For purposes of this section:
(1) "going concern" means the benefits that accrue to a business or trade as a result of its location, reputation for dependability, skill or quality, customer base, good will, or any other circumstances resulting in the probable retention of old or acquisition of new patronage; and
(2) "owner" has the meaning given in section 117.025 and includes a lessee who operates a business on real property that is the subject of an eminent domain proceeding.
If a business or trade is destroyed by a taking, the owner shall be compensated for loss of going concern, unless the condemning authority establishes any of the following by a preponderance of the evidence:
(1) the loss is not caused by the taking of the property or the injury to the remainder;
(2) the loss can be reasonably prevented by relocating the business or trade in the same or a similar and reasonably suitable location as the property that was taken, or by taking steps and adopting procedures that a reasonably prudent person of a similar age and under similar conditions as the owner, would take and adopt in preserving the going concern of the business or trade; or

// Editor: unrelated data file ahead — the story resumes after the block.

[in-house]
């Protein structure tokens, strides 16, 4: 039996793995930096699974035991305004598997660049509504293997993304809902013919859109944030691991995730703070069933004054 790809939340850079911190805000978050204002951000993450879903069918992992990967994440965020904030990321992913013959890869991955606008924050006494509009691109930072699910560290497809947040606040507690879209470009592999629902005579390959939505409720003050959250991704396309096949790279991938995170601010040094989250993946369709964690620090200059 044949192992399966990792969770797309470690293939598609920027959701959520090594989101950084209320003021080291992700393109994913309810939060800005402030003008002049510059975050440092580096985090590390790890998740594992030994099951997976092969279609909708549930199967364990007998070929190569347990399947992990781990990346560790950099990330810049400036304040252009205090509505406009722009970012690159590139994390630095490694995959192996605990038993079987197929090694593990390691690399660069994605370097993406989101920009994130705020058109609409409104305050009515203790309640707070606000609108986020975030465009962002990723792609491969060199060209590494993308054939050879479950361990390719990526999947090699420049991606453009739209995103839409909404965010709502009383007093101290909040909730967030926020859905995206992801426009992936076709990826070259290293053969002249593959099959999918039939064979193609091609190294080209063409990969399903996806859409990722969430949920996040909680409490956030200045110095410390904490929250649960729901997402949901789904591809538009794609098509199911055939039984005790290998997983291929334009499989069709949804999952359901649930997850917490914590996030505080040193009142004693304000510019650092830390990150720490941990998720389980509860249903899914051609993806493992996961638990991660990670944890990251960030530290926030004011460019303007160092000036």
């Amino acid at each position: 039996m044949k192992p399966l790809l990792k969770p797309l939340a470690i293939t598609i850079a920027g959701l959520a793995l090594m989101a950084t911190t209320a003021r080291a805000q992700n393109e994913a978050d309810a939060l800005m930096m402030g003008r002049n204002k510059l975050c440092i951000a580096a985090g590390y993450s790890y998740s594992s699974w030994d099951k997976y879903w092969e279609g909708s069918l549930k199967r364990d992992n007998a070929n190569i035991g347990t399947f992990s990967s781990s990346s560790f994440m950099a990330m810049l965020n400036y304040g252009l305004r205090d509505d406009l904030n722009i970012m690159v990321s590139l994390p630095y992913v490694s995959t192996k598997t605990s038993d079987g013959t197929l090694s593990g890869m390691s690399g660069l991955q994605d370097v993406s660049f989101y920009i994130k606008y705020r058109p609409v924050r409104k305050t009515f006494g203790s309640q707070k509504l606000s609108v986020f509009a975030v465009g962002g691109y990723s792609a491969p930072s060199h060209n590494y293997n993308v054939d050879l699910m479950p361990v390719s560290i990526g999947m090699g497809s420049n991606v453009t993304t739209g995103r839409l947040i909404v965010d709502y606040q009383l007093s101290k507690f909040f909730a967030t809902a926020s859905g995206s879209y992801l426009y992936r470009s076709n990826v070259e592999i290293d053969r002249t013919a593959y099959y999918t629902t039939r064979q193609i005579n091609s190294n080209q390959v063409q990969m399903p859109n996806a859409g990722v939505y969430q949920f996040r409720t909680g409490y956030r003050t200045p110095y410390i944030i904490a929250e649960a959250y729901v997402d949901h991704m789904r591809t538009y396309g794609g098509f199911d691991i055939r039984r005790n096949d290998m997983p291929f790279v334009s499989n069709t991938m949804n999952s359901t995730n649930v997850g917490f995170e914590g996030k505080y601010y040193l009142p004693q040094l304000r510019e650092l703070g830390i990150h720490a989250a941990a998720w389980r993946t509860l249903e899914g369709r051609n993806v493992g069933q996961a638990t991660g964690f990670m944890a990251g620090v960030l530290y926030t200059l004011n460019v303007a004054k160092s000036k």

(3) compensation for the loss of going concern will be duplicated in the compensation otherwise awarded to the owner.
In all cases where an owner will seek compensation for loss of a going concern, the damages, if any, shall in the first instance be determined by the commissioners under section 117.105 as part of the compensation due to the owner. The owner shall notify the condemning authority of the owner's intent to claim compensation for loss of going concern within 60 days of the first hearing before the court, as provided in section 117.075. The commissioner's decision regarding any award for loss of going concern may be appealed by any party, in accordance with section 117.145.
A business owner is entitled to reasonable compensation, not to exceed the three previous years' revenues minus the cost of goods sold, if the owner establishes that the actions of a government entity permanently eliminated 51 percent or greater of the driveway access into and out of a business and as a result of the loss of driveway access, revenue at the business was reduced by 51 percent or greater. Determination of whether the revenue at the business was reduced by 51 percent or greater must be based on a comparison of the average revenues minus the average costs of goods sold for the three years prior to commencement of the project, with the revenues minus the costs of goods sold for the year following completion of the project. A claim for compensation under this section must be made no later than one year after completion of the project which eliminated the driveway access. The installation of a median does not constitute elimination of driveway access.
Official Publication of the State of Minnesota
Revisor of Statutes